In my last post I mentioned the new language Julia. It deserves more than a single paragraph, so I thought I’d walk through a problem, and tackle it with the language.

The problem is a stock standard one: investigating the fitting of an SIR model of disease spread to an outbreak of influenza at an English boarding school. Of the 763 pupils, on the first day only one was infected, and the number of infected pupils changed over 14 days as:

1 2 3 4 5 6 7 8 9 10 11 12 13 14 3 6 25 73 222 294 258 237 191 125 69 27 11 4

We will try to find parameters and so that when the equations

are solved, the values of fit the data.

Note that the sum of all the right hand sides is zero; this indicates that is constant, which for this model is the population. (Other models allow for births, deaths and other population changes).

Finding the parameters can be done in several steps:

- Set up a function for the system of differential equations.
- From that function, create a second function which is the sum of squared differences between the data, and the computed values from the equations.
- Minimize that sum.

The first function can be created in Julia (following the example here) as:

function SIR(t,x,p) S = x[1] I = x[2] R = x[3] beta = p[1] gamma = p[2] [-beta*S*I, beta*S*I-gamma*I, gamma*I] end

The default behaviour of functions in Julia is to return the line before the “end” statement; thus in a function such as this one, there is no need for a “return” statement (although one exists).

To solve a system of equations we need access to the `ODE` package, which I’ll assumed you’ve installed with

Pkg.add()

This can be loaded into a running Julia session either with

using ODE

which adds all the ODE functions into the top namespace, or as

import ODE

which adds all the functions in the `ODE` namespace. So to call the Dormand-Prince method, you would use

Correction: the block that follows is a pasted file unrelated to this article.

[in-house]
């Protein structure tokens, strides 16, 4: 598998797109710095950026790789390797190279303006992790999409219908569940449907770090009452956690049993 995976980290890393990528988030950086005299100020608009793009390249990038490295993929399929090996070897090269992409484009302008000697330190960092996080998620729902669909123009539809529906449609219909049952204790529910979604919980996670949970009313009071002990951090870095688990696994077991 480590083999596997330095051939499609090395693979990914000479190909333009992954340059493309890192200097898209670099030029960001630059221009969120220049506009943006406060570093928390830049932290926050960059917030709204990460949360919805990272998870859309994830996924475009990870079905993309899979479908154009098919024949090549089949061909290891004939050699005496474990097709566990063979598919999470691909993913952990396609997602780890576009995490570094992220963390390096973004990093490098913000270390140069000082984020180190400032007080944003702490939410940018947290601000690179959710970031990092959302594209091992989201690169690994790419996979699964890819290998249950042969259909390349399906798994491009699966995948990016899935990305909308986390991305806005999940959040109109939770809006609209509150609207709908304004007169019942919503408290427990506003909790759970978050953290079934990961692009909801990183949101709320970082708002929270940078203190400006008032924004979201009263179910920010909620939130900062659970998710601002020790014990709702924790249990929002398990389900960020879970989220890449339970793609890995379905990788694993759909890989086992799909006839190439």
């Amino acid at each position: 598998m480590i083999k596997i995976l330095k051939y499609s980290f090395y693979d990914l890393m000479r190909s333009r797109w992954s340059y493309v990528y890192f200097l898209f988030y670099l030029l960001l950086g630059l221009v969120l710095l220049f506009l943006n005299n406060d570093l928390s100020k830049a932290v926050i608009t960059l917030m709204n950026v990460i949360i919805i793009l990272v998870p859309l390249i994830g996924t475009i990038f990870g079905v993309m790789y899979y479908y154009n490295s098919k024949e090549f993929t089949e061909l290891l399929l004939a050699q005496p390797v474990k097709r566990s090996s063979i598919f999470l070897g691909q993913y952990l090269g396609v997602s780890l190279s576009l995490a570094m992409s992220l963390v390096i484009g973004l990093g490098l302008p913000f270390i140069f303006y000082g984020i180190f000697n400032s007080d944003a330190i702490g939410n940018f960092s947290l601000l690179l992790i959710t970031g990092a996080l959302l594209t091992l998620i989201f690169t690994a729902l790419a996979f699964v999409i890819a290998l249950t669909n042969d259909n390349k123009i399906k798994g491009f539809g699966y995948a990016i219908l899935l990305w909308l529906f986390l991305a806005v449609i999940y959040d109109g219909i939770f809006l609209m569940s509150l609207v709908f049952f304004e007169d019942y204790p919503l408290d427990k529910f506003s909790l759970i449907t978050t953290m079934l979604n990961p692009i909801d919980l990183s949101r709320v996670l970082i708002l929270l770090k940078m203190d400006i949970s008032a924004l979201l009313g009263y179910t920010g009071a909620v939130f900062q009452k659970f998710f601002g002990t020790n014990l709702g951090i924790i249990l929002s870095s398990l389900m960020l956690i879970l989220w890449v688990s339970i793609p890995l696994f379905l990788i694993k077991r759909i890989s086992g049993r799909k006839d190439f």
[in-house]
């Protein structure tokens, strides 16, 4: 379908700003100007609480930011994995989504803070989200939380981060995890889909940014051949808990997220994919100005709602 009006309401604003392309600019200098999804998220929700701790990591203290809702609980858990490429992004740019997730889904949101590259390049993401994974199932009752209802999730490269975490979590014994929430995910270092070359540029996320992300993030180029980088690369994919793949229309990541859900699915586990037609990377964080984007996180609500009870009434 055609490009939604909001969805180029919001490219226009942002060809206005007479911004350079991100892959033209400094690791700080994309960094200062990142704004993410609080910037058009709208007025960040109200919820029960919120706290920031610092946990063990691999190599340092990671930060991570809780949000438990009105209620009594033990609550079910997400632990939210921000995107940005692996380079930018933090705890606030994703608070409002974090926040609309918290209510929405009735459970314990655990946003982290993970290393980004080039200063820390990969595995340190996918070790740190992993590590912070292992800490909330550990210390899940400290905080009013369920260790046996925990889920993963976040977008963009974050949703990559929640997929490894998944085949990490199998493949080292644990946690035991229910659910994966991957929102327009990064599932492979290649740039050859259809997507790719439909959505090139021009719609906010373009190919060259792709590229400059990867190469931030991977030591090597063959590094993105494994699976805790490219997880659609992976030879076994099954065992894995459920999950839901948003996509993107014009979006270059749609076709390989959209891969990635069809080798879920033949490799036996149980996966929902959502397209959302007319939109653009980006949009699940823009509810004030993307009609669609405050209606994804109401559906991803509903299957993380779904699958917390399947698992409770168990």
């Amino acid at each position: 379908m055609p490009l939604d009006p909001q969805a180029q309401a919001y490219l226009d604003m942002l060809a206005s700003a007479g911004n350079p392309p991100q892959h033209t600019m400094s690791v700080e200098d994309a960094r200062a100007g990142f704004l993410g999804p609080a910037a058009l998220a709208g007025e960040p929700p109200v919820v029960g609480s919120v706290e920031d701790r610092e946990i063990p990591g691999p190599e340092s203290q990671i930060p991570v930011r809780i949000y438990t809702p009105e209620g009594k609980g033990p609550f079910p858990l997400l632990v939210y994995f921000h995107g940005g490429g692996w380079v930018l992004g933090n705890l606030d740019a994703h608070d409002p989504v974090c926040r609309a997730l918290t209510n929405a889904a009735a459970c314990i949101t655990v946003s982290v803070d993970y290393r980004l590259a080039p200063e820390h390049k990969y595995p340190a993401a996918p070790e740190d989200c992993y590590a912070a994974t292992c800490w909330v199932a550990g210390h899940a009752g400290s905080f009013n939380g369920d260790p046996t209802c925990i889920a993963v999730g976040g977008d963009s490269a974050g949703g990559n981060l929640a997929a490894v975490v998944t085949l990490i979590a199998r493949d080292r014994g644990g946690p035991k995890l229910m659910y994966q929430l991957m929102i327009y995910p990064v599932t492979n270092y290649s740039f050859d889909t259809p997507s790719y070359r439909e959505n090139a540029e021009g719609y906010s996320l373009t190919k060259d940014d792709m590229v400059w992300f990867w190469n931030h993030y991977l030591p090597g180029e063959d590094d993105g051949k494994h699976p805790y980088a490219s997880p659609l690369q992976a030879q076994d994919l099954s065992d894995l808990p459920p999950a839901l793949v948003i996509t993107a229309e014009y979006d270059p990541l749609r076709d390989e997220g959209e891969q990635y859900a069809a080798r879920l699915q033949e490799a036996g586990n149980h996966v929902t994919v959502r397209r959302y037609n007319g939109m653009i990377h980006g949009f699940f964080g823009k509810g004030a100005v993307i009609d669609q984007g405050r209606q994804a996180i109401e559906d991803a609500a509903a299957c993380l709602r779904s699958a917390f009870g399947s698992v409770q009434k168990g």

ode45

if all methods were in the top namespace, or as

ODE.ode45

in the second case.

So, for example, we could attempt to solve the equations as:

p = [0.01, 0.1] t, x = ODE.ode45((t,x)->SIR(t,x,p),[0:0.1:14],[762.,1.,0.]);

To plot the functions, we’ll use the plotting library Winston (Winston, Julia from 1984 – geddit?), which is fairly basic, but enough for our simple needs:

import Winston wn = Winston wn.plot(t,x[:,1],"b",t,x[:,2],"g",t,x[:,3],"r",[1:14],data',"k*")

The green curve corresponds to , the number of infected individuals at a given time, and the asterisks to the data. Clearly these parameters do not provide a very good fit.

The next step is to create a sum of squares function to minimize. To do this, we will solve the ODE system with the `ode4` method which uses a fixed step size. This means we can ensure that there are computed values for at all the integer points:

function ss(b::Vector) data = [3 6 25 73 222 294 258 237 191 125 69 27 11 4]; t,x = ode.ode4((t,x)->SIR(t,x,b),[0:0.05:14],[762.,1.,0.]); sum((data-x[21:20:281,2]').^2) end

Now this function can be optimized, using a method from the `Optim` package:

import Optim Optim.optimize(ss,[0.001,1],method=:cg)

The “method” variable here defaults to the Nelder-Mead method, but for this particular function I found that the conjugate-gradient method gave the best results.

This produces quite a bit of information, of which the salient bits are:

* Minimum: .0021806376138654117 .44517197444683443 * Value of Function at Minimum: 4507.078964

So, let’s try these parameters and see what happens:

p = [.0021806376138654117, .44517197444683443]; t, x = ODE.ode45((t,x)->SIR(t,x,p),[0:0.1:14],[762.,1.,0.]); wn.plot(t,x[:,1],"b",t,x[:,2],"g",t,x[:,3],"r",[1:14],data',"k*")

As you can see, the fit is remarkably good.

As far as problems go, this is not particularly hard – conceptually speaking it’s probably at an undergraduate level. On the other hand, it’s not completely trivial, and does seem to me to give the computational environment a bit of a work-out. And Julia solves it with ease.